Please help me welcome a good friend of the R p O A and a great human Ben Eubanks. Ben, welcome. So glad to hear my friend. Wonderful to meet you in person too, by the way. I told you that last night, but ah, goodness, it's been two years of, of chatting and zooming and everything else, and finally get to see her smiling face in person.
That's probably priceless. So, so glad to be here with all of you. So looking forward to this conversation. I tell stories, I share some data. I hopefully give you something new to think about, and so that's the, the plan for this. That sound good? All right.
We have all been in the middle of a lot of disruption in the last few years, and one of those stories I love to tell, to illustrate this a couple of years ago. A storm came through our local area and blew off a piece of the roof of a building on my dad's property. Kinda like what you see here, that corrugated stuff.
And he said, Hey, I've gotta go fix this thing. I don't wanna do it, but I've gotta go take care of it. And I said, Hey, I'll do it. I'll, I'll fix it. I'll admit to you right now, these hands were not made for building or fixing. Okay? They're great at typing. They're not so good for repairing things. So I go get the materials, go over there and I'm, for whatever reason, I'm gonna try to prove myself and make this happen.
So I go and the ladder won't even reach the edge of the roof, so I'm failing before I've even started. And I realize if I drive the truck in the building and I put the ladder in the back of the truck, I can get out onto the roof. So I climb out, I pull the materials up, I patch the hole, and it looks darn good.
I am so thrilled. I can't wait to get down and tell everybody. And then I realized that I climbed out the hole to get onto the roof and I just closed the hole in the roof. And so I debate how many bones I'll break, jumping off the side and everything else. Finally able to get down obviously, cause I'm here today, but sometimes when we saw one problem, we created another one.
Right? There's always something else around the corner and that's one of the things that you've all seen front and center. Suddenly there's this new demand, especially in the last couple of years, where employers said, Hey, we can't hire anybody who's gonna help us, who's gonna help us make this happen?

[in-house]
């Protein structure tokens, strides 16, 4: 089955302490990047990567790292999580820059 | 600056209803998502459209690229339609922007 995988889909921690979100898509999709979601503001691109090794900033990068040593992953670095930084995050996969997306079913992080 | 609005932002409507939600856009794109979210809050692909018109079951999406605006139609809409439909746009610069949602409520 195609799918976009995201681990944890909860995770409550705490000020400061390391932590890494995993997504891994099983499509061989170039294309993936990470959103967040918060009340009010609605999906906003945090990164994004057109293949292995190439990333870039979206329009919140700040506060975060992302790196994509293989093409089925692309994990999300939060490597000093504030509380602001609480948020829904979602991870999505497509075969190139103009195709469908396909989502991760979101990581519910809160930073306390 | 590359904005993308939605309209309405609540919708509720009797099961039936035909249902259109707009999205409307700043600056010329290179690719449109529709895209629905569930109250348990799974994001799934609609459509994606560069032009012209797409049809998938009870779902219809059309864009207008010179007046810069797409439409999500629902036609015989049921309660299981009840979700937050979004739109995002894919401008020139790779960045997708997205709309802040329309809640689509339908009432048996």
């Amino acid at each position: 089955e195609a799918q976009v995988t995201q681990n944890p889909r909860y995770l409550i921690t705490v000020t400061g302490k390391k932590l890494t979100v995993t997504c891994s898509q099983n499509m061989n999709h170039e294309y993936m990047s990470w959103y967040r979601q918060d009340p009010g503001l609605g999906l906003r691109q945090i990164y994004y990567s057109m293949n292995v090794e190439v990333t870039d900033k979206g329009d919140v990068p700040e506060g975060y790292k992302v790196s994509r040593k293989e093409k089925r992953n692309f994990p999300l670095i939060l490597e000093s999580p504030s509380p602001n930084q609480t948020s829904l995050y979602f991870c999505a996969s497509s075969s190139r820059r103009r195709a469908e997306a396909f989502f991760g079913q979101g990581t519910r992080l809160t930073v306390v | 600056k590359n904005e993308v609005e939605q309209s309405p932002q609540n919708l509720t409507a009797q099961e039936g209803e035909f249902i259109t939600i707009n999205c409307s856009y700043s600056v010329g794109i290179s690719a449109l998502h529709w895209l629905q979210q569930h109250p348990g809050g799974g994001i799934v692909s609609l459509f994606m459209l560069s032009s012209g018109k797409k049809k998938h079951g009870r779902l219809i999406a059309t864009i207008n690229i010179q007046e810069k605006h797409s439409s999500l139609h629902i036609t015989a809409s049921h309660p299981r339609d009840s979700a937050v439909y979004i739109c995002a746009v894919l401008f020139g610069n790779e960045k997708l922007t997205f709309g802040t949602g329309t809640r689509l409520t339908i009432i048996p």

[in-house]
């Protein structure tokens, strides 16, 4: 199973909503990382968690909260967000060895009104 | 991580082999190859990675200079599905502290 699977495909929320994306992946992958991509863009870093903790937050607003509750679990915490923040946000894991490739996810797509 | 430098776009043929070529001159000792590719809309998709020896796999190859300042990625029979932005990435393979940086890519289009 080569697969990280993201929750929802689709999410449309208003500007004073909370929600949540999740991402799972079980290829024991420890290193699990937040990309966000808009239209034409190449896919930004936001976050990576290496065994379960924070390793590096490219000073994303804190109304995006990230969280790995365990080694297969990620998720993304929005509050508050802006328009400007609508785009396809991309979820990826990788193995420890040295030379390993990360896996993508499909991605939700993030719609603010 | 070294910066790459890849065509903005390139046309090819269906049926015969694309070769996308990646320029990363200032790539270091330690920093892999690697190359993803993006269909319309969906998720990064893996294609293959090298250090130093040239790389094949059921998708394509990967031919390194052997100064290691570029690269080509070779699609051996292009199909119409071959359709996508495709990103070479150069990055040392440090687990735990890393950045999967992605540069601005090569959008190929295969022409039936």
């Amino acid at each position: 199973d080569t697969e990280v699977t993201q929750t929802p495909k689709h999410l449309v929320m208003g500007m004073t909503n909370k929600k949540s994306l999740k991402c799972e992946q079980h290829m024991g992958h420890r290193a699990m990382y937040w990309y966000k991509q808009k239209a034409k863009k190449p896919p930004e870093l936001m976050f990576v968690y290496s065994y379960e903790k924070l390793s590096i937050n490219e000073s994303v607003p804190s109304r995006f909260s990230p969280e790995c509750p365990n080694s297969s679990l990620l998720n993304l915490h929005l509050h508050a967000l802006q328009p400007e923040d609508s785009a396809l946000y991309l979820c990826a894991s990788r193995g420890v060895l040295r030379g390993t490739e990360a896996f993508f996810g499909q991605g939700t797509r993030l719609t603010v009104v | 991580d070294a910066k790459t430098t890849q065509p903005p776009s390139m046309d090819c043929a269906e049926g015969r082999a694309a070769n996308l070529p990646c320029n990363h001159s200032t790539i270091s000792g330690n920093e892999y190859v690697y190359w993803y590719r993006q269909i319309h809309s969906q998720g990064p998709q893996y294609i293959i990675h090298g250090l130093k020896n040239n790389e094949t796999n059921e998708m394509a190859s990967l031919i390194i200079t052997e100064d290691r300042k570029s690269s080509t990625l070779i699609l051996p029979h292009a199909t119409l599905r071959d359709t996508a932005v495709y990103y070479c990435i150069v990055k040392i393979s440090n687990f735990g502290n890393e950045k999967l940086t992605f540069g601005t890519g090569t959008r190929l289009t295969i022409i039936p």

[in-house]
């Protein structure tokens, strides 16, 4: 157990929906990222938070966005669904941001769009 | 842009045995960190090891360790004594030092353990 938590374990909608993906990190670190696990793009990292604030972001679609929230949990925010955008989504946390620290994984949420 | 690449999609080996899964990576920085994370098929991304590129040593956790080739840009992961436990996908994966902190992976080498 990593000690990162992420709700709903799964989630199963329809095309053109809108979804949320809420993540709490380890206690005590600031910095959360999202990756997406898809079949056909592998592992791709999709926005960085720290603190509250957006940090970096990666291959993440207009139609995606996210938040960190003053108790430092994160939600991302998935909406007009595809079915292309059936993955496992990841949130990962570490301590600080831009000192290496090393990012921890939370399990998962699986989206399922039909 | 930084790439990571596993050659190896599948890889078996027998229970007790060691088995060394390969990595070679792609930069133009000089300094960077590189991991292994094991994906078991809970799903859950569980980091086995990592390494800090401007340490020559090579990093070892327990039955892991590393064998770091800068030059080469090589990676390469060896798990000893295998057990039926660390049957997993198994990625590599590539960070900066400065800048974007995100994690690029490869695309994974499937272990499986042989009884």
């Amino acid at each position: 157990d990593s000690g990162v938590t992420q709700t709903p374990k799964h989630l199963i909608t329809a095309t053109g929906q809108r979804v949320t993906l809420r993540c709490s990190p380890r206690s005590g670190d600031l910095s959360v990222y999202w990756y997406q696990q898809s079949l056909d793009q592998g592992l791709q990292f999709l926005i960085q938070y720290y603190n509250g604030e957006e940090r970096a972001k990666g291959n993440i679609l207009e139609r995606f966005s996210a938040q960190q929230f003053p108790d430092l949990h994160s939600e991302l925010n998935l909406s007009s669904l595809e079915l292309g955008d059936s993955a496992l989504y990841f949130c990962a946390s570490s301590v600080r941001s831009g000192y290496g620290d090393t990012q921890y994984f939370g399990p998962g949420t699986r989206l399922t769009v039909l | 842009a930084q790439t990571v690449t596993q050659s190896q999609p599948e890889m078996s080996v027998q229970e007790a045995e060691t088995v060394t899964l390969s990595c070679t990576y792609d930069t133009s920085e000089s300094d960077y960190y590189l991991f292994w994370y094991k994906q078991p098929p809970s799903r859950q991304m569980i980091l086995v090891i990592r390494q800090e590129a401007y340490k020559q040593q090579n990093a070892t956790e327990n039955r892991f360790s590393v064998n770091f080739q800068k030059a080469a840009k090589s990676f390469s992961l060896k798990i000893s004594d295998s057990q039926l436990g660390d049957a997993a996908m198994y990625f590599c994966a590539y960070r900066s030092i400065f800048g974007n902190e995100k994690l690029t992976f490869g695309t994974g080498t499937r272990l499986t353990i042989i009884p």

And they turned to you in the room to make that happen. You're like, heck yeah, let's do it. Let's step up. Let's make this happen. And then suddenly you can't find anybody either. You can't find the candidates that they couldn't find, and it's created all kinds of challenges and disruption and di. And in spite of that, you're gonna see some of the data today from this brand new study that shows employers value and appreciate their relationships that they have with their RPO providers.
I'm so excited to be with you. You heard the fun stuff there from, from Leise. The only thing she didn't share is that on the data, four 12 and under and ice cream is my love language. In case you're curious. So someone offered me coffee this morning. I don't do coffee, but I do ice cream. So if we're gonna have a chat over something, we'll find a cup.
We'll have, have a scoop of ice cream and we'll, we'll do deliver some of the data, some of the. So this study that I'm gonna talk through today, here's what it comes from. We, we survey these town acquisition leaders about what their value is they're getting from the rpo, what sort of things they care about, what their priorities are in that relationship, how they select, if they're thinking about changing, what's, what's in that.